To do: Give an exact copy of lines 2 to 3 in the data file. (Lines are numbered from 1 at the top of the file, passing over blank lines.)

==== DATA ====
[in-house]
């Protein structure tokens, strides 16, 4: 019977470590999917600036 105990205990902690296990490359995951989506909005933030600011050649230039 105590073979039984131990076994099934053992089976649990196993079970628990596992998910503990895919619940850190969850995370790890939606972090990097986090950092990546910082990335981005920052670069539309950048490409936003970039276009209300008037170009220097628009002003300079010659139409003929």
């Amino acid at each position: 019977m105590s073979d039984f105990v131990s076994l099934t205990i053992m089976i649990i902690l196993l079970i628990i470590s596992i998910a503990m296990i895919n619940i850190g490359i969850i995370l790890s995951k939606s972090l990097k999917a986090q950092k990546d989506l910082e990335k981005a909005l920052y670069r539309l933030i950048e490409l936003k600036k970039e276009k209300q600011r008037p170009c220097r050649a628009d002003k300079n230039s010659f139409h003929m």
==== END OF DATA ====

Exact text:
């Protein structure tokens, strides 16, 4: 019977470590999917600036 105990205990902690296990490359995951989506909005933030600011050649230039 105590073979039984131990076994099934053992089976649990196993079970628990596992998910503990895919619940850190969850995370790890939606972090990097986090950092990546910082990335981005920052670069539309950048490409936003970039276009209300008037170009220097628009002003300079010659139409003929």
């Amino acid at each position: 019977m105590s073979d039984f105990v131990s076994l099934t205990i053992m089976i649990i902690l196993l079970i628990i470590s596992i998910a503990m296990i895919n619940i850190g490359i969850i995370l790890s995951k939606s972090l990097k999917a986090q950092k990546d989506l910082e990335k981005a909005l920052y670069r539309l933030i950048e490409l936003k600036k970039e276009k209300q600011r008037p170009c220097r050649a628009d002003k300079n230039s010659f139409h003929m």